If you cannot play for the enjoyment of the game, you should let it alone – card playing will bring you no pleasure, and you will make things most unpleasant for your companions. Ladies are great offenders in this respect, probably because a man can be snubbed into decent behaviour, whereas one can do nothing but suffer when a woman offends against good manners. She is, therefore, never checked, and unless she is gradually “dropped” by card-loving hostesses, she continues to be a nuisance.
End of quote but I can assure everyone the book sorting has seen this book put on the ‘Keep’ pile. With the bridge clubs in lock-down some of us have withdrawal problems. Love to all, Robin
Andre and Helene are very pleased to be able to report that their granddaughter Hannah arrived safely in Auckland on one of the last direct Air New Zealand flights from Vancouver. She is self-isolating at her Dad’s. All lectures have been suspended at the University of British Columbia which Hannah is attending but she is following the online lectures and will also be able to write her exams online.
News of Margaret King We are sorry to report that Margaret (on 25 March) is in Lake View Coronary Care Unit. However at this stage she seems to be doing OK. We will keep Margaret and her family in our thoughts and prayers.
David and Rosemarie recently travelled to Wellington on the Northern Explorer Train. The train didn’t have WIFI – it had Windows Live…… “look out the window, the view changes every second”…. was one of the announcements at the beginning of our 681km, 11-hour trip. The scenery was amazing and the commentary provided via a headset was very interesting and informative. It provided an excellent appreciation of the north to south topography and the challenges that the early settlers faced. The commentary gave us a new understanding of the Land Wars, how the Maori control of the central North Island, and the typography, created a huge challenge for the construction of the railway.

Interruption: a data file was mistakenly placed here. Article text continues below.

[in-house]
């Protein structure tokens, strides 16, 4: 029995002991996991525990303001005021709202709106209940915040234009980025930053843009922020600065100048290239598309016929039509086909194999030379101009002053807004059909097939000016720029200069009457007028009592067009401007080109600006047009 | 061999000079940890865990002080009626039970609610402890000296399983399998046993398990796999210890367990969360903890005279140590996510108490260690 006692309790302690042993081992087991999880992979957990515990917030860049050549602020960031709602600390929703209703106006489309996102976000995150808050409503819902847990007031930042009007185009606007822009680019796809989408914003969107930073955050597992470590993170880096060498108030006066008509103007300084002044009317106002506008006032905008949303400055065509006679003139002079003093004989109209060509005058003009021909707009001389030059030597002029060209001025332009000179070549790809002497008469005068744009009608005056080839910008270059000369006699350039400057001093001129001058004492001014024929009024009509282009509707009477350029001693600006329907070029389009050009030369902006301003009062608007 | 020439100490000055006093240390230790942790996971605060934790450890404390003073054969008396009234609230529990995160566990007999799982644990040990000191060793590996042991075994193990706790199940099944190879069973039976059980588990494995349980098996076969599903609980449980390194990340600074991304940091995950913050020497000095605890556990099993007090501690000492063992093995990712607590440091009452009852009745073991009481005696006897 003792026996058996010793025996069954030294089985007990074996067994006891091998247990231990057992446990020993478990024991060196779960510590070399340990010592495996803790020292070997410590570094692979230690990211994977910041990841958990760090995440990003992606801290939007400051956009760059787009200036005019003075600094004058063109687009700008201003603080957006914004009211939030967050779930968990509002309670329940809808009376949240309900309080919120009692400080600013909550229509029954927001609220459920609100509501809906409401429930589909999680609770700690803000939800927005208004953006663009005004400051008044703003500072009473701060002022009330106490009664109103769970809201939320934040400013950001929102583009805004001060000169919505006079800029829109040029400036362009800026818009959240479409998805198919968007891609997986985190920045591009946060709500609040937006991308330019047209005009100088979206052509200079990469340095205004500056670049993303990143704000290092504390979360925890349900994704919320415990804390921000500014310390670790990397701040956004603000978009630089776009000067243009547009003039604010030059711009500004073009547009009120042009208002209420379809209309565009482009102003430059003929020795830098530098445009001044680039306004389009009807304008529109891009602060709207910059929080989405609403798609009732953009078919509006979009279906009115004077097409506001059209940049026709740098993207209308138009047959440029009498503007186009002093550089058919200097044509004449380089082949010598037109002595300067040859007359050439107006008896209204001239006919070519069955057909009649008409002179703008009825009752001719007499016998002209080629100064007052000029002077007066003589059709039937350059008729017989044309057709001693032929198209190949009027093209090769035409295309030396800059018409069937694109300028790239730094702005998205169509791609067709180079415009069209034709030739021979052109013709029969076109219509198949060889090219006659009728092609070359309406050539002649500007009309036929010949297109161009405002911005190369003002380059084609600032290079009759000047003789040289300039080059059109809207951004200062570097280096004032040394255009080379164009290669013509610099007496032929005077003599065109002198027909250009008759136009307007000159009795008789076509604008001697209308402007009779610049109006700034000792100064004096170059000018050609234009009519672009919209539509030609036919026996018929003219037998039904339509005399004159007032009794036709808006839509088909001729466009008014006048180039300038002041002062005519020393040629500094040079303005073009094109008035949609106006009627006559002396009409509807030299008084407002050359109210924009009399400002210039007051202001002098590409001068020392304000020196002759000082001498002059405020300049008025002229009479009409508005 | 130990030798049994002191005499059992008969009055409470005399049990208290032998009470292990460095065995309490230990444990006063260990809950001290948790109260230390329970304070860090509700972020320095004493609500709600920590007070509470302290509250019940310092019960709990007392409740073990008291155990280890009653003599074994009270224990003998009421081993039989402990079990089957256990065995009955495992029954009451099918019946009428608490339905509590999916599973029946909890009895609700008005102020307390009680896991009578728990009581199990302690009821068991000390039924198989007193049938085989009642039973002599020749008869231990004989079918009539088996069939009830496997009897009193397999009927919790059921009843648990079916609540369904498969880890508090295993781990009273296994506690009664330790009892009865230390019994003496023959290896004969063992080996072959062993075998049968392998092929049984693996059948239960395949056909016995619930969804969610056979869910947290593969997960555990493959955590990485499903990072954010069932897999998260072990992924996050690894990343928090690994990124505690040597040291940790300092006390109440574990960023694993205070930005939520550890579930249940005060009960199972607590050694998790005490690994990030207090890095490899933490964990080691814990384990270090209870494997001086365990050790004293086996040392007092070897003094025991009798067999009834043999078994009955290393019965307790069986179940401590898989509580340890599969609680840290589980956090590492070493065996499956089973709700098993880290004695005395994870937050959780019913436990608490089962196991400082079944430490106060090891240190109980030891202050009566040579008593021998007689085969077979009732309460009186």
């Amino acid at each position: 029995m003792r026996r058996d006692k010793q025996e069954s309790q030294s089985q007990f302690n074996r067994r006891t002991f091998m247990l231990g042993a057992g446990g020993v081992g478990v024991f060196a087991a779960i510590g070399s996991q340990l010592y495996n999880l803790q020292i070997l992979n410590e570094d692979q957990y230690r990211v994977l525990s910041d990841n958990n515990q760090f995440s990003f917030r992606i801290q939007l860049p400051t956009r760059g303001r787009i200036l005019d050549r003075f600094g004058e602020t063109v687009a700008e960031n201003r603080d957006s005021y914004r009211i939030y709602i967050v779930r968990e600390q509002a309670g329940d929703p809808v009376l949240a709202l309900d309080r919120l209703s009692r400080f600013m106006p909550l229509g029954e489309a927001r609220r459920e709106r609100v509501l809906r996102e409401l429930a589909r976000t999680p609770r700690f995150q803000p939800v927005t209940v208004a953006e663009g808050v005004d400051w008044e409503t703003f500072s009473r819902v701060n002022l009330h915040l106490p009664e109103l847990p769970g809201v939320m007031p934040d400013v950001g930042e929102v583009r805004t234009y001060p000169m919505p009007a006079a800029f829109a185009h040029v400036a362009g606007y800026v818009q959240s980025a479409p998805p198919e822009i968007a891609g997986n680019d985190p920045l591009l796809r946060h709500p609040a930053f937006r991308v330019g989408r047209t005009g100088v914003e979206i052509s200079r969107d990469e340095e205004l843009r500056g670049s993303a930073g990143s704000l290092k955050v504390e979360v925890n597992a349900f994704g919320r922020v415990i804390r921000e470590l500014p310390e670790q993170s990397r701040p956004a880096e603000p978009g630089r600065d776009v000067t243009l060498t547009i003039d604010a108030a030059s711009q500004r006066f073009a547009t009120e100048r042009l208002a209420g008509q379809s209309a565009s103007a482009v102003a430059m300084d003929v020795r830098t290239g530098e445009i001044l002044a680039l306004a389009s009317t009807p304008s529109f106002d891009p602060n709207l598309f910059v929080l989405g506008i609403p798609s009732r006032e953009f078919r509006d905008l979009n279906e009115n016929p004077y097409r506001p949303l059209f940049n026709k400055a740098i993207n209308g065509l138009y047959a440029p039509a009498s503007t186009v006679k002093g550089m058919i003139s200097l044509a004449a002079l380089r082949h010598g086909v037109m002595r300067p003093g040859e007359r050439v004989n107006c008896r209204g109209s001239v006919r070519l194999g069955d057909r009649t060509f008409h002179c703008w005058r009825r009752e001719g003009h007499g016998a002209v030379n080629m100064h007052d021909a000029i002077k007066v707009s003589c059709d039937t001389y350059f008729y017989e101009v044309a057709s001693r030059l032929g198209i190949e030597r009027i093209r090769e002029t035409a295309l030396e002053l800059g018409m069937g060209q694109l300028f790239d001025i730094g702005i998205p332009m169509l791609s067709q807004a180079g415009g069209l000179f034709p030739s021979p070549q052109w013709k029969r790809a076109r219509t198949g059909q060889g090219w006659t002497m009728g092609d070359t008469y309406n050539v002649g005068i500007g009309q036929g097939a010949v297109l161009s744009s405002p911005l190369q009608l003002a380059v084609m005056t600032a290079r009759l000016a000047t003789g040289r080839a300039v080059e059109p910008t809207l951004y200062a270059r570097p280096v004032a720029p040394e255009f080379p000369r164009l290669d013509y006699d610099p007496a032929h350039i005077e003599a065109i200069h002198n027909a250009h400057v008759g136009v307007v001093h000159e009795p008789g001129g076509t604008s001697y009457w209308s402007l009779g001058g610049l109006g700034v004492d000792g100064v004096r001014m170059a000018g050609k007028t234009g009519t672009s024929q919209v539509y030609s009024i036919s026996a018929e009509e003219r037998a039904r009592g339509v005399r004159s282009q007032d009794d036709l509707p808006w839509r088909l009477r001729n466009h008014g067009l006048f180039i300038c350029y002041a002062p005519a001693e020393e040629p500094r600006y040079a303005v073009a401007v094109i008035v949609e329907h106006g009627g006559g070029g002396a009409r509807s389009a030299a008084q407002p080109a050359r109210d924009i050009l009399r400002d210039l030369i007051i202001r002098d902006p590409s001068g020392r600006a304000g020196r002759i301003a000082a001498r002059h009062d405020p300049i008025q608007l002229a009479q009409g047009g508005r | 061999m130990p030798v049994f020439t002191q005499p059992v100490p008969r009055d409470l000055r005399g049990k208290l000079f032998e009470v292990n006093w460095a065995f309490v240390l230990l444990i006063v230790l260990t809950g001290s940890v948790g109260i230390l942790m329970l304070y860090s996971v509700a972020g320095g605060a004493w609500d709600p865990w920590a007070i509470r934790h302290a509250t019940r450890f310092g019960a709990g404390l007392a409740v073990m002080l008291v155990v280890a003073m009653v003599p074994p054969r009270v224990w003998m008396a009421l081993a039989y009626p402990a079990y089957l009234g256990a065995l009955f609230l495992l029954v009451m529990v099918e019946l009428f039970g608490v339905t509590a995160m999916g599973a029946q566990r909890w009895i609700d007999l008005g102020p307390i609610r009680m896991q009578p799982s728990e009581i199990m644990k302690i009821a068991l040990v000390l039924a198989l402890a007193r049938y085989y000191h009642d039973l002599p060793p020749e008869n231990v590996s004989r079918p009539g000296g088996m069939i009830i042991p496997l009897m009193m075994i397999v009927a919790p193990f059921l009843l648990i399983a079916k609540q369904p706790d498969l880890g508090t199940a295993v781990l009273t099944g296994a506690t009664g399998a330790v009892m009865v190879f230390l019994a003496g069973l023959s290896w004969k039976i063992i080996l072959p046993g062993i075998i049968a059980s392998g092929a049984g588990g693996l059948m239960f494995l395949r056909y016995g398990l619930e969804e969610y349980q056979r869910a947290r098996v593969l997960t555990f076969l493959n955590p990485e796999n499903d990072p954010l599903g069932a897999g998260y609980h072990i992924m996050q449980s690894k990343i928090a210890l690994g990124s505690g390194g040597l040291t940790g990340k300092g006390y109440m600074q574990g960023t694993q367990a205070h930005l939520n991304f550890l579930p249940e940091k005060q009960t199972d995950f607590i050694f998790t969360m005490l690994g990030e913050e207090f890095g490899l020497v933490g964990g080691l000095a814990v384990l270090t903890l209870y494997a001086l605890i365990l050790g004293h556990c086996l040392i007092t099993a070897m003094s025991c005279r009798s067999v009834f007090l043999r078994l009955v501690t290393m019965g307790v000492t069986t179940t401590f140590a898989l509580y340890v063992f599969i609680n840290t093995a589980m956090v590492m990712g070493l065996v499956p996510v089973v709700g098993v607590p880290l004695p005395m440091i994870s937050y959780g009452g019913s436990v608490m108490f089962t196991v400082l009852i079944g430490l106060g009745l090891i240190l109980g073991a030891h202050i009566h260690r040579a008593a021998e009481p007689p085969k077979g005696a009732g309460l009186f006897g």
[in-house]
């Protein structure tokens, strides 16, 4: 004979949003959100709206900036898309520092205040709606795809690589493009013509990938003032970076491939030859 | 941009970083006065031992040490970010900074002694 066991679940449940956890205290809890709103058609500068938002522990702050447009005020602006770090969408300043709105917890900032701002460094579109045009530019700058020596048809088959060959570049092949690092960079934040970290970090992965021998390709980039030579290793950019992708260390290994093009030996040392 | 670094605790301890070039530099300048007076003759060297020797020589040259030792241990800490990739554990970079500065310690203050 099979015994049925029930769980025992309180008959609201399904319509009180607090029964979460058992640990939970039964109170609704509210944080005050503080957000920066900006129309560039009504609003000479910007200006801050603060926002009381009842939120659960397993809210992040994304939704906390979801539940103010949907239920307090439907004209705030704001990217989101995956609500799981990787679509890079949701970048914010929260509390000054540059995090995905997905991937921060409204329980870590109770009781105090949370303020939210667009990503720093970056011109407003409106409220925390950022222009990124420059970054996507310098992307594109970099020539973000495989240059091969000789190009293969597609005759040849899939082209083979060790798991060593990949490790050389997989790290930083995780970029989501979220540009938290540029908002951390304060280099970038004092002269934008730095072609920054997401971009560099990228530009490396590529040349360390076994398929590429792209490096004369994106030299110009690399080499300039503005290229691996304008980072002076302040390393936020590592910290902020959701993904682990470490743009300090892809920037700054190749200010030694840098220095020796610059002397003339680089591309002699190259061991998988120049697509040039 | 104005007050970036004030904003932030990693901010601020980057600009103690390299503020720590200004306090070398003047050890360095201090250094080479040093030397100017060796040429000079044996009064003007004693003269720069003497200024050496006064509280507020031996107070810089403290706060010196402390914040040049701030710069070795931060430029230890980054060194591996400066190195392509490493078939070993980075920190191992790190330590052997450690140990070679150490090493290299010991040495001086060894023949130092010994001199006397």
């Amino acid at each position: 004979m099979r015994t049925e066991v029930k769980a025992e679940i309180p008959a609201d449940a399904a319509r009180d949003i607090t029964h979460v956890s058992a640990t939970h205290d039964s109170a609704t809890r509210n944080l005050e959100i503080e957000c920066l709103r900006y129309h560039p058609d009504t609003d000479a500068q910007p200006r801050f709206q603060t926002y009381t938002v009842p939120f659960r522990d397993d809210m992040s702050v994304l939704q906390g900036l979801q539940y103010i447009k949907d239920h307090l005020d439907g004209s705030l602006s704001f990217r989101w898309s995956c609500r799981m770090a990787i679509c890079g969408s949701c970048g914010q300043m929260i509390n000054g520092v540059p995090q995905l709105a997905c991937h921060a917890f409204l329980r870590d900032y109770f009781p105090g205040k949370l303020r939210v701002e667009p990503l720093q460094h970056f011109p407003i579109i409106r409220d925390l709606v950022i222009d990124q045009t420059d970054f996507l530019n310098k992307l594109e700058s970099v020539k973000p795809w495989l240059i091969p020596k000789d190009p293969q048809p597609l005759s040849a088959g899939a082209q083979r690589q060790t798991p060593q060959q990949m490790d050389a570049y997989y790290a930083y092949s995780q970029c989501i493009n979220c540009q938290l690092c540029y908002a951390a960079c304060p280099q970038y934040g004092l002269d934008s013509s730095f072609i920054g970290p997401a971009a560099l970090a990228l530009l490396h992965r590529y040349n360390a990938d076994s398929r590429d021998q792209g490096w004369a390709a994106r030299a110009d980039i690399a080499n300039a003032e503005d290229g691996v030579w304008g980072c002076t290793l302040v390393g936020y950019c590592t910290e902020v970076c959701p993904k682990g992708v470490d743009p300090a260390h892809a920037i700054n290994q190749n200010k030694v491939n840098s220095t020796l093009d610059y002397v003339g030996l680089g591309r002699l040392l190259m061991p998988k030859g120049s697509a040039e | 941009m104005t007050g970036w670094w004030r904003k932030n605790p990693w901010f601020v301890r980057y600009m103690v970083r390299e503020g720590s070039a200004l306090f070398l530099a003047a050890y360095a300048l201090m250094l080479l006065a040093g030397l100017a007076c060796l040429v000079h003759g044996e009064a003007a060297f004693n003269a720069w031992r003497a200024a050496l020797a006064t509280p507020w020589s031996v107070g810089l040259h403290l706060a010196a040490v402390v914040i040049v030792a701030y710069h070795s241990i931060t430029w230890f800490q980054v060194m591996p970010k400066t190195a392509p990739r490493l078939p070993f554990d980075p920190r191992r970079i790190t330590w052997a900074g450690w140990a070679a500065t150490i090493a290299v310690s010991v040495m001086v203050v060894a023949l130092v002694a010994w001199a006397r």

We were able to see the famous Raurimu spiral very clearly – unless you were watching, you would not know that you had gone in a complete circle while climbing – a feat of engineering that saved 50 miles of an alternate route. The viaducts are also spectacular – some old and some modern.
Our carriage was modern with big picture windows and the seats were very comfortable – we had a table and were able to relax with 4 seats. There is also an open-air carriage – great for the photographers.
No trip like this would be complete without a pie and coffee from the buffet car! We’ve been told that the train sometimes stops in Te Kuiti for the steward to dash across the road to the dairy for some milk – only in NZ!
Clearly not a trip for regular commuters. It is well worth doing to see what our forebears achieved. I wonder, in this day and age – would we even contemplate such a massive project?
Dalia. You might have heard about the first Lithuanian mass in New Zealand on 8 February when Lithuanians in Auckland gathered to celebrate Independence Day. Lithuanian priest father Juozas Deveikis arrived from Melbourne for this special occasion. This first Independence was declared in 1918 on the 16th of February after Russian revolution. It was a window of opportunity for Baltic States to claim their Independence from Russian Empire.
On 14th of March Lithuanian Community celebrated 30 years of Restored Independence. Lithuania was the first country to break from USSR on March 11 in 1990. Despite economic sanctions and blockade, invasion of tanks and killings of innocent people that followed the declaration of Restored Independence, Lithuanian people did not stop fighting for their freedom.